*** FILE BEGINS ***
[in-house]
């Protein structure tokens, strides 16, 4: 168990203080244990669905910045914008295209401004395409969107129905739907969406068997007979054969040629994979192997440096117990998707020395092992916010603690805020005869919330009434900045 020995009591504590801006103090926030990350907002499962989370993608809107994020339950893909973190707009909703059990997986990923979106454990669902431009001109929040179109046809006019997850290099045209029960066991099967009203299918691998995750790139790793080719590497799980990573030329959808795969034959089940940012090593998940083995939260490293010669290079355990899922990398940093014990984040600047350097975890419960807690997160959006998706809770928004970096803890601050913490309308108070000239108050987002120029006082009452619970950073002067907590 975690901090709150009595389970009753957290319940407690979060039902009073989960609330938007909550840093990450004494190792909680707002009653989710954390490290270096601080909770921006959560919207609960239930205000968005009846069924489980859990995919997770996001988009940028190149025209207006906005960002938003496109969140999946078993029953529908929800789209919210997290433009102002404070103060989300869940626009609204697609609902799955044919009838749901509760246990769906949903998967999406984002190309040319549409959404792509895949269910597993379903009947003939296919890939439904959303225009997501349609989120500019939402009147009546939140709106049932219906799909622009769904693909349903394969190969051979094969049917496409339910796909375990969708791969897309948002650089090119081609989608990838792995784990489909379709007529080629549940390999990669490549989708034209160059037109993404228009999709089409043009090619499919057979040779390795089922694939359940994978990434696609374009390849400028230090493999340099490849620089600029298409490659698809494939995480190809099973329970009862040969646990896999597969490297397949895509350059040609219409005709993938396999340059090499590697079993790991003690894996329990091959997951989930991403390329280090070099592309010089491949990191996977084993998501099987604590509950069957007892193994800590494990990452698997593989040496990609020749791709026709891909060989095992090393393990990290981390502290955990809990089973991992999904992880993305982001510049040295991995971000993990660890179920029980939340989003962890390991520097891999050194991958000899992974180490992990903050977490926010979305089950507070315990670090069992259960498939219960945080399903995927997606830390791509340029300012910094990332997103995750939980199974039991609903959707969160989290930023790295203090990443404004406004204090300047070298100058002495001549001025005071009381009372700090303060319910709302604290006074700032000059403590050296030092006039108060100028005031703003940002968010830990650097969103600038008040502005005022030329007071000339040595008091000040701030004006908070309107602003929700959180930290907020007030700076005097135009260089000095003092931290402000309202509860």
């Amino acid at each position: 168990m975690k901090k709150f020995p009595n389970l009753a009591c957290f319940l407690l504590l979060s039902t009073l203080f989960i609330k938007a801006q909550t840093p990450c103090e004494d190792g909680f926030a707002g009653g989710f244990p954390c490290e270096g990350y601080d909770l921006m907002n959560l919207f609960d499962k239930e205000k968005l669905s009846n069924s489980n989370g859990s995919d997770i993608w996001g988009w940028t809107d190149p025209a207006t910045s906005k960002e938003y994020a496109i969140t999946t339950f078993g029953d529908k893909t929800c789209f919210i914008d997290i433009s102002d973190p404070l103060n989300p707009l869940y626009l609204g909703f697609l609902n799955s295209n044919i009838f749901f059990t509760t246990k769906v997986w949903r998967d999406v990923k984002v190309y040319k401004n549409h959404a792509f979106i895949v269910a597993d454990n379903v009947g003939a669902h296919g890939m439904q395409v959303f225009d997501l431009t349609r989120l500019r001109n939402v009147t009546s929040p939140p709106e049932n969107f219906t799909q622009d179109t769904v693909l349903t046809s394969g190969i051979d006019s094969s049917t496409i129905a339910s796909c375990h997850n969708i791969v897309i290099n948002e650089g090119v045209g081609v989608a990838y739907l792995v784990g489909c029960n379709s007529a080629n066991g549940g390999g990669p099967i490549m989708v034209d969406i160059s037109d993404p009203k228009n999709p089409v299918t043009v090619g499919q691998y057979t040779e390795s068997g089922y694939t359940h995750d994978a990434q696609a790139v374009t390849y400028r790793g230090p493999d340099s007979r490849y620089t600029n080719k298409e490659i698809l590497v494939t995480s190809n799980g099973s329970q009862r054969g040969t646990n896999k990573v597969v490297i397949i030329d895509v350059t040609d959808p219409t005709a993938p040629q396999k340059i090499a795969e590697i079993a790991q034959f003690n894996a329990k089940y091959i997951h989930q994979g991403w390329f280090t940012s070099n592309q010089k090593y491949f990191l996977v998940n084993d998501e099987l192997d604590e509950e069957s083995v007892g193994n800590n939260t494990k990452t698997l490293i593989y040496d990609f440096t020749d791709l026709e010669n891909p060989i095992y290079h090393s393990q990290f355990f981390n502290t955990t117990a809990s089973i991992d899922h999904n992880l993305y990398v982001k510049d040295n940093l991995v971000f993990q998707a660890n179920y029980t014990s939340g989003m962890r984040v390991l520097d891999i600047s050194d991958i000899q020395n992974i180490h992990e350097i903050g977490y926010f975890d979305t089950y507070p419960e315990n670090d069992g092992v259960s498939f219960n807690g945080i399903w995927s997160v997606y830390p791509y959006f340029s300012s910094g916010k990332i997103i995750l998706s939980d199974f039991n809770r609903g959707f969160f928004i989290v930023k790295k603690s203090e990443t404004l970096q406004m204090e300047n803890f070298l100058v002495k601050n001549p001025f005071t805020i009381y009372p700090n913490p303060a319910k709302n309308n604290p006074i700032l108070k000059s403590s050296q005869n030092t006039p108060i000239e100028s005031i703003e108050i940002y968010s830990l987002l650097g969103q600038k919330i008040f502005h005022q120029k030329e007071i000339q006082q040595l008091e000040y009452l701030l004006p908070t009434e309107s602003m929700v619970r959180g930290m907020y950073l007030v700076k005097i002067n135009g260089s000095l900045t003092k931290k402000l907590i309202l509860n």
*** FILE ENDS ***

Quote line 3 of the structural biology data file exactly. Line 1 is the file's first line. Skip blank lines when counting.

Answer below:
């Amino acid at each position: 168990m975690k901090k709150f020995p009595n389970l009753a009591c957290f319940l407690l504590l979060s039902t009073l203080f989960i609330k938007a801006q909550t840093p990450c103090e004494d190792g909680f926030a707002g009653g989710f244990p954390c490290e270096g990350y601080d909770l921006m907002n959560l919207f609960d499962k239930e205000k968005l669905s009846n069924s489980n989370g859990s995919d997770i993608w996001g988009w940028t809107d190149p025209a207006t910045s906005k960002e938003y994020a496109i969140t999946t339950f078993g029953d529908k893909t929800c789209f919210i914008d997290i433009s102002d973190p404070l103060n989300p707009l869940y626009l609204g909703f697609l609902n799955s295209n044919i009838f749901f059990t509760t246990k769906v997986w949903r998967d999406v990923k984002v190309y040319k401004n549409h959404a792509f979106i895949v269910a597993d454990n379903v009947g003939a669902h296919g890939m439904q395409v959303f225009d997501l431009t349609r989120l500019r001109n939402v009147t009546s929040p939140p709106e049932n969107f219906t799909q622009d179109t769904v693909l349903t046809s394969g190969i051979d006019s094969s049917t496409i129905a339910s796909c375990h997850n969708i791969v897309i290099n948002e650089g090119v045209g081609v989608a990838y739907l792995v784990g489909c029960n379709s007529a080629n066991g549940g390999g990669p099967i490549m989708v034209d969406i160059s037109d993404p009203k228009n999709p089409v299918t043009v090619g499919q691998y057979t040779e390795s068997g089922y694939t359940h995750d994978a990434q696609a790139v374009t390849y400028r790793g230090p493999d340099s007979r490849y620089t600029n080719k298409e490659i698809l590497v494939t995480s190809n799980g099973s329970q009862r054969g040969t646990n896999k990573v597969v490297i397949i030329d895509v350059t040609d959808p219409t005709a993938p040629q396999k340059i090499a795969e590697i079993a790991q034959f003690n894996a329990k089940y091959i997951h989930q994979g991403w390329f280090t940012s070099n592309q010089k090593y491949f990191l996977v998940n084993d998501e099987l192997d604590e509950e069957s083995v007892g193994n800590n939260t494990k990452t698997l490293i593989y040496d990609f440096t020749d791709l026709e010669n891909p060989i095992y290079h090393s393990q990290f355990f981390n502290t955990t117990a809990s089973i991992d899922h999904n992880l993305y990398v982001k510049d040295n940093l991995v971000f993990q998707a660890n179920y029980t014990s939340g989003m962890r984040v390991l520097d891999i600047s050194d991958i000899q020395n992974i180490h992990e350097i903050g977490y926010f975890d979305t089950y507070p419960e315990n670090d069992g092992v259960s498939f219960n807690g945080i399903w995927s997160v997606y830390p791509y959006f340029s300012s910094g916010k990332i997103i995750l998706s939980d199974f039991n809770r609903g959707f969160f928004i989290v930023k790295k603690s203090e990443t404004l970096q406004m204090e300047n803890f070298l100058v002495k601050n001549p001025f005071t805020i009381y009372p700090n913490p303060a319910k709302n309308n604290p006074i700032l108070k000059s403590s050296q005869n030092t006039p108060i000239e100028s005031i703003e108050i940002y968010s830990l987002l650097g969103q600038k919330i008040f502005h005022q120029k030329e007071i000339q006082q040595l008091e000040y009452l701030l004006p908070t009434e309107s602003m929700v619970r959180g930290m907020y950073l007030v700076k005097i002067n135009g260089s000095l900045t003092k931290k402000l907590i309202l509860n």